Last edited: Jan 19, 2013
  6. TriangleMan

    TriangleMan Purple Belt

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    Are there MMA McDojos yet? I know boxing has LA Boxing, but what's the signature MMA McDojo? Doubt there are any. Someone should do it, they'll make a loooot of money. Closest thing is the UFC gym, but they aren't prevalent at all.
     
  7. SummerStriker

    SummerStriker Black Belt

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    I am not, at all, saying that there is anything wrong with their training. I have no idea. I'm sure the people who built this love MMA.

    Where this school is located though makes me chuckle:

     
  8. alaykala04

    alaykala04 Orange Belt

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    I have seen a growing trend of Karate/TKD schools hire a blue belt from another school to come teach a BJJ class. Then they call themselves a 'mixed martial arts' school when the bjj blue belt is the only 'instructor' with remotely useful techniques. They also overcharge and make u sign up for karate/TKD in addition to bjj.
     
  9. PeterPain

    PeterPain Brown Belt

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    Also don't put all the eggs in the same basket.

    Just because someone doesn't have 100 fights, did not train in the country your specific TMA was created in, or worst you guys buck heads because you don't like his way of teaching... doesn't meen your trainner shouldn't be trainning.

    If you want a competitive gym go where they train champions but the backlash is that those gym can end up with many people who just wanna tag along and push themself or you during group class.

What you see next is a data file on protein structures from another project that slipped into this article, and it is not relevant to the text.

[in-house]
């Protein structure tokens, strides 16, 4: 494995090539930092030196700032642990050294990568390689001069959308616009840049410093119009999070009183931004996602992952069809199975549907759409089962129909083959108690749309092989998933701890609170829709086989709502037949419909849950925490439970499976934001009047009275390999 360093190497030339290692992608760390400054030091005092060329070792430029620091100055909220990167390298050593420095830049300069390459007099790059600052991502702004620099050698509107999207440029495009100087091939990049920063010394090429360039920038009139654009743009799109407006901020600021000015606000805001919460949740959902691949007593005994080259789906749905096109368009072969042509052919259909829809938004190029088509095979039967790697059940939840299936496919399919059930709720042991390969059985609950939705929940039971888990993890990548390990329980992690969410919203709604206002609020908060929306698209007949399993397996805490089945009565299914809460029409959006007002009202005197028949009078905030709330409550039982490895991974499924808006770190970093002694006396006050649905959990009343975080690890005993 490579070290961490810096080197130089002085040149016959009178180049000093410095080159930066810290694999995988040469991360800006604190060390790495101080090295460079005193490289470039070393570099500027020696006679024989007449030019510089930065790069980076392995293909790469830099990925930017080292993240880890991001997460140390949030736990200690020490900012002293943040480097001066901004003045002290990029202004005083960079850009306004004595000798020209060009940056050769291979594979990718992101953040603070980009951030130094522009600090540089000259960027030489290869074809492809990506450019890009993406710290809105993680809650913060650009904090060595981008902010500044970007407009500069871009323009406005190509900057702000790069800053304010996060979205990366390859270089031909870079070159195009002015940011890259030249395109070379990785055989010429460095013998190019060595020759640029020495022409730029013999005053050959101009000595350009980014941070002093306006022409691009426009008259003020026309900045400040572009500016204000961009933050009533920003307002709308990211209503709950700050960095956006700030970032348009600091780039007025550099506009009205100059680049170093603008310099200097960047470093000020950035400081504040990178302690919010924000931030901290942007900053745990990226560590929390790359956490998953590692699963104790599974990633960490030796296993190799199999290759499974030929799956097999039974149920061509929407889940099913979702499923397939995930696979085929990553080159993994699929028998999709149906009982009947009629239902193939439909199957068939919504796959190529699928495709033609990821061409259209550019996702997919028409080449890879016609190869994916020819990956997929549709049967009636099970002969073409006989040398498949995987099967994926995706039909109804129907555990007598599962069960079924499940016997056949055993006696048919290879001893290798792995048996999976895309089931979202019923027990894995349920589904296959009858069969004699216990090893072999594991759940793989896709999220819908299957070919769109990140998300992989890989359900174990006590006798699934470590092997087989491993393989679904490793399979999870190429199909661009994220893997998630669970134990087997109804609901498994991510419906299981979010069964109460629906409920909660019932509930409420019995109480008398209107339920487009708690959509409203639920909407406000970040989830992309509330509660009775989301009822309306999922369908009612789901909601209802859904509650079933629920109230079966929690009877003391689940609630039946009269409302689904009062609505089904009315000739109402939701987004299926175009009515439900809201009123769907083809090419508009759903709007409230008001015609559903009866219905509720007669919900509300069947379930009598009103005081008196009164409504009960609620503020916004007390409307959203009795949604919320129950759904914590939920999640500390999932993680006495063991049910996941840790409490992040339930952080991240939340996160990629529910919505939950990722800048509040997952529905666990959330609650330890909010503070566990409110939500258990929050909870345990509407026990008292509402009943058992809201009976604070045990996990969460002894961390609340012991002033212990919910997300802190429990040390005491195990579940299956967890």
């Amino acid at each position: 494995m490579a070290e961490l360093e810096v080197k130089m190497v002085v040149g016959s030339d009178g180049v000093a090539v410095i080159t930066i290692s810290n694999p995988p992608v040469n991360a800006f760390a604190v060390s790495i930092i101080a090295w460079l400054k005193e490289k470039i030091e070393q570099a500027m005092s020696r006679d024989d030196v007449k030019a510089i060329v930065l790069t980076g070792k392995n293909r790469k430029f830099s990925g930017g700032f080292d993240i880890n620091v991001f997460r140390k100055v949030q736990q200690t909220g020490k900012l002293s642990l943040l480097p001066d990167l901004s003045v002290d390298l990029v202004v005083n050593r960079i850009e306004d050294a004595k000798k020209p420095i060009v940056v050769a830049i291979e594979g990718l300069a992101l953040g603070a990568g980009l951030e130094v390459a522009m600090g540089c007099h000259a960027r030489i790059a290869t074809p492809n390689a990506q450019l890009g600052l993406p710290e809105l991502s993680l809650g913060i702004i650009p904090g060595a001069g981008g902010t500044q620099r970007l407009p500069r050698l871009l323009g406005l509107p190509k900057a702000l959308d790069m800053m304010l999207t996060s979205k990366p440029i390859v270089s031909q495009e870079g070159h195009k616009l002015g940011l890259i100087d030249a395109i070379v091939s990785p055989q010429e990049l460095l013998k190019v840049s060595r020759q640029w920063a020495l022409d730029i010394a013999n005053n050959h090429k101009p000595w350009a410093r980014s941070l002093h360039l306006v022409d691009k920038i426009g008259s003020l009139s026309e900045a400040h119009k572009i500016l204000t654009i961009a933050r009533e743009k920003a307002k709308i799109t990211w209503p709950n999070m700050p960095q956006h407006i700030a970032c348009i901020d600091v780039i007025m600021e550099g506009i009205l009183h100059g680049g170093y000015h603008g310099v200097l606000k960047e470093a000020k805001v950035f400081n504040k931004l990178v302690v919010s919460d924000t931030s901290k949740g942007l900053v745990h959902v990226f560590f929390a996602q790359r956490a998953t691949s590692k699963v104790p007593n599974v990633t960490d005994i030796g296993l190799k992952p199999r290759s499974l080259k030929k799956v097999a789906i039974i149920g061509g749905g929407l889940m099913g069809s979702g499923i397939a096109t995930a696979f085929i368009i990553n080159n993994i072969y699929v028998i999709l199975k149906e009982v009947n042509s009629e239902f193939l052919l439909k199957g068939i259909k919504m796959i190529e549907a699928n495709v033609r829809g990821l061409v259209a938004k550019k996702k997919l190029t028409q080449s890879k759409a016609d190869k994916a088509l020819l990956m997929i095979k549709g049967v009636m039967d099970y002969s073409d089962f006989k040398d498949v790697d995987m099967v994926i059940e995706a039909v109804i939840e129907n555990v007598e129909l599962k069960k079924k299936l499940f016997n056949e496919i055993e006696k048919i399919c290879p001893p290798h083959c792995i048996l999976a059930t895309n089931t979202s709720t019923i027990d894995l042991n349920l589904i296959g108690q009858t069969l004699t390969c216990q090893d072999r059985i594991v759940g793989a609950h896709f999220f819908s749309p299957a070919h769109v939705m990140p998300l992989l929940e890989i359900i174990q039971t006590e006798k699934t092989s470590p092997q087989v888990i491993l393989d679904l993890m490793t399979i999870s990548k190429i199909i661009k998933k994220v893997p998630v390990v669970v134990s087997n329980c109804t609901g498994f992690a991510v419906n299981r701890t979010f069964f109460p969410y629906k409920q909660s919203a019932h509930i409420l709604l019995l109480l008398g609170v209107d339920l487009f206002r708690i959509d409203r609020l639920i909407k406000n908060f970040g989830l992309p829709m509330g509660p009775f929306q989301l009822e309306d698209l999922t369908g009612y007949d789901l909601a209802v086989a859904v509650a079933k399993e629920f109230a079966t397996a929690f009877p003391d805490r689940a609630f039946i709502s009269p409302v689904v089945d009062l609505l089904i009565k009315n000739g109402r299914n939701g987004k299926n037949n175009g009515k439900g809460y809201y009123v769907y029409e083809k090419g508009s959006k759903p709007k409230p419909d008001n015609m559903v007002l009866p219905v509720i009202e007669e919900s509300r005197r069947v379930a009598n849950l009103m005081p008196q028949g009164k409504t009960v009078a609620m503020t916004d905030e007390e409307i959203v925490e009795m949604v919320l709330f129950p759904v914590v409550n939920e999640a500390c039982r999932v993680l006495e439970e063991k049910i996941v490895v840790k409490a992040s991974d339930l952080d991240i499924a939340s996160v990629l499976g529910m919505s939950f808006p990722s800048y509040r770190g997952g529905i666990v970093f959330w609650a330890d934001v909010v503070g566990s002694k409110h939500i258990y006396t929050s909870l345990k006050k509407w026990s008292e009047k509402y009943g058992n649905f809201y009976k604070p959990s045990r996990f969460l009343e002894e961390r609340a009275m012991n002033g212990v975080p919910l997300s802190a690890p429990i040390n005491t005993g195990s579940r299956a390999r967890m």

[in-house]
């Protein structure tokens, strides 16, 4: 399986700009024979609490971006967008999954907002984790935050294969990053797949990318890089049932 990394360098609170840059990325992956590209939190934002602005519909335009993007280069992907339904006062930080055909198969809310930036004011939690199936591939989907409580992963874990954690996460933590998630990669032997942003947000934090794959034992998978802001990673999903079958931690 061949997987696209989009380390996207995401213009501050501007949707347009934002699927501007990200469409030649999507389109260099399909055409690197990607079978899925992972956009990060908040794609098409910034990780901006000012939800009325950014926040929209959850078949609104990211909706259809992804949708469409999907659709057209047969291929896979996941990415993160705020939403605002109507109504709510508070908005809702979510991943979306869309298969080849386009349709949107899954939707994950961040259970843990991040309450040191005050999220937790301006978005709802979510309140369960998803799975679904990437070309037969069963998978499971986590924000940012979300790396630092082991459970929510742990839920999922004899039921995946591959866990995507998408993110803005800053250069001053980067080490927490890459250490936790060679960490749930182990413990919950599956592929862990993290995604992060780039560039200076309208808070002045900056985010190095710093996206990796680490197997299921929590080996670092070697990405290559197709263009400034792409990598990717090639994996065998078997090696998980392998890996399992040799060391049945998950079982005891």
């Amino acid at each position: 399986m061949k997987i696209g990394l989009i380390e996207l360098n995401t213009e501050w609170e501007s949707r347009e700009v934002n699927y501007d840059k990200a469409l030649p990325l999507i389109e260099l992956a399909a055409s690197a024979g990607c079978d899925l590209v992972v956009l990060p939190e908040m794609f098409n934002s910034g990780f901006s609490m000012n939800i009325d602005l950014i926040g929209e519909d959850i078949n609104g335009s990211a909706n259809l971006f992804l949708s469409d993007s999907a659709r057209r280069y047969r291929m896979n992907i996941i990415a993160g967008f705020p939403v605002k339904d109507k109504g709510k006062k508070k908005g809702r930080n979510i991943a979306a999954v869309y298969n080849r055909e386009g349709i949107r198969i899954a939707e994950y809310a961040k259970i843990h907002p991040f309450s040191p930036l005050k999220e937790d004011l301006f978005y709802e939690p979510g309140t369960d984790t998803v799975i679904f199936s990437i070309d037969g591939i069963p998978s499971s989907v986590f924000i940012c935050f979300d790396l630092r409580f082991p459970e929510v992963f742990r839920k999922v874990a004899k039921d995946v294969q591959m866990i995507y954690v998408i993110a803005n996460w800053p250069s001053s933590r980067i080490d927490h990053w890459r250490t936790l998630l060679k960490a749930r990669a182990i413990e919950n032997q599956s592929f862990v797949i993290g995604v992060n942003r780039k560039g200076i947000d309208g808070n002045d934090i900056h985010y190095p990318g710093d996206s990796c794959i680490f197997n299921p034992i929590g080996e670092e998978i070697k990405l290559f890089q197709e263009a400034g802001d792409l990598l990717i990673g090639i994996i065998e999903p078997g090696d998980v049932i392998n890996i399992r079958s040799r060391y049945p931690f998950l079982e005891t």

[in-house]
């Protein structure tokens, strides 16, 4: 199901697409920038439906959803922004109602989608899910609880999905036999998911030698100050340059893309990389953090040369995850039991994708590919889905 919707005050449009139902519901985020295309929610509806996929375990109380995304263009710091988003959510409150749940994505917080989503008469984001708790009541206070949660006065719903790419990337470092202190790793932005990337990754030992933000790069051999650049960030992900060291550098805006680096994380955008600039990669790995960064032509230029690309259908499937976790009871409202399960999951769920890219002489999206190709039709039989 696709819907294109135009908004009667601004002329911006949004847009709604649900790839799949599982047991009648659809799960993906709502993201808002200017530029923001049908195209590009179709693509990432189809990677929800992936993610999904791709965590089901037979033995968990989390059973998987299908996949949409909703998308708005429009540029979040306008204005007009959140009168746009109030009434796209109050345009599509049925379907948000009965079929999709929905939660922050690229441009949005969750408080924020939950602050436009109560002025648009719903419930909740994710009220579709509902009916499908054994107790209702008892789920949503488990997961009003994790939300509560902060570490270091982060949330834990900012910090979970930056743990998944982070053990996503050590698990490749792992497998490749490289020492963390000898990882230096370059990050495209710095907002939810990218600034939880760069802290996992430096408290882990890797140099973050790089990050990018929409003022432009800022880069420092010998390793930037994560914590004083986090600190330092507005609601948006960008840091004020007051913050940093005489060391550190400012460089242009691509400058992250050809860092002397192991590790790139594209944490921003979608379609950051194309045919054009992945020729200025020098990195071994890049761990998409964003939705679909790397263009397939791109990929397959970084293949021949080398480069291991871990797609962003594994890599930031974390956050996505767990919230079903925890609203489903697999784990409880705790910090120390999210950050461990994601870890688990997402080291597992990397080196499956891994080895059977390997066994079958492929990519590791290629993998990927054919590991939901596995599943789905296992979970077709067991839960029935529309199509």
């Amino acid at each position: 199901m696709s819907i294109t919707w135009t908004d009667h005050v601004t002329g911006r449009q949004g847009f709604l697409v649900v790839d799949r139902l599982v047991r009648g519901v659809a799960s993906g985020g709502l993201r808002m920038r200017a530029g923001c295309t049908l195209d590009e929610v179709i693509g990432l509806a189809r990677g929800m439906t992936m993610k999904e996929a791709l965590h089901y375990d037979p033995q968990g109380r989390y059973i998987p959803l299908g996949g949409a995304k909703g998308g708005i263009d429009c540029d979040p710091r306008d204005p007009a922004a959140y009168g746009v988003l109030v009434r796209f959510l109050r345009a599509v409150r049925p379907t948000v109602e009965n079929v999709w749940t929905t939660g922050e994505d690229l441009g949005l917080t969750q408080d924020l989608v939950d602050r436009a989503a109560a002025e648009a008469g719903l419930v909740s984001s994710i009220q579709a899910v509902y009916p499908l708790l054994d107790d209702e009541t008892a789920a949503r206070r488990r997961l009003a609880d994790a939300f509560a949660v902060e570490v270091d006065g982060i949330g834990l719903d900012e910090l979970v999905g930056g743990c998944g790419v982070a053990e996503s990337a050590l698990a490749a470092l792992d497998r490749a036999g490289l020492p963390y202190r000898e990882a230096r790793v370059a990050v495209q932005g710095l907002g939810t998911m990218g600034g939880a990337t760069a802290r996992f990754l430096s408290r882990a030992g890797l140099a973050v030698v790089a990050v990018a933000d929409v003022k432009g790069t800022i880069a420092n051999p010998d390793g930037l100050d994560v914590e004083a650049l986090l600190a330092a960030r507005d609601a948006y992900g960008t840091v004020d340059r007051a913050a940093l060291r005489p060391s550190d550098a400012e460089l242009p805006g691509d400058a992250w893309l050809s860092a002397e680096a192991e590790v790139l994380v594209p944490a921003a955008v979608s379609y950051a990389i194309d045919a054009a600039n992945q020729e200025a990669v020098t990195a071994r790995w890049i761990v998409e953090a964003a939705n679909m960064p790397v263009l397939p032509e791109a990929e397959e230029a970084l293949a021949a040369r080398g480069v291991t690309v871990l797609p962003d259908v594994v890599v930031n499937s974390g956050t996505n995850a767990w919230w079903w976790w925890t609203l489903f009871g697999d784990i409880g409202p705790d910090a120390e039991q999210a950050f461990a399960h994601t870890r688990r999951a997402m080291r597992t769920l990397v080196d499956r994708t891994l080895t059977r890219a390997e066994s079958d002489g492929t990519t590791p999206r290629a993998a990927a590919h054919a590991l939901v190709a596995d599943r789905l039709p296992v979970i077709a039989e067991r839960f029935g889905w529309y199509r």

As a whole, group class are shit.
    It is my opinion.
     
  10. sourdiesel209

    sourdiesel209 Green Belt

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    Do they sell cheeseburgers??
     
  11. cms9690

    cms9690 Green Belt

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    Haha, this is great! I bet he sees a lot of traffic and trial memberships, but I bet that is about it. I wouldn't take a gym seriously if it were located in a Walmart, just not my thing.
     
  12. BrutalBoy

    BrutalBoy Green Belt

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    Ive heard that those Gracie Barra gyms require those two.
     
  13. nomilkforsanta

    nomilkforsanta Nathan

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    McDojos usually have common themes (most gyms have one or two, but mcdojos have most)

    1) enrollment fees
    2) will not tell you how much the prices are unless you come in
    3) have belts (exceptions are BJJ/Judo/kyokushin Karate)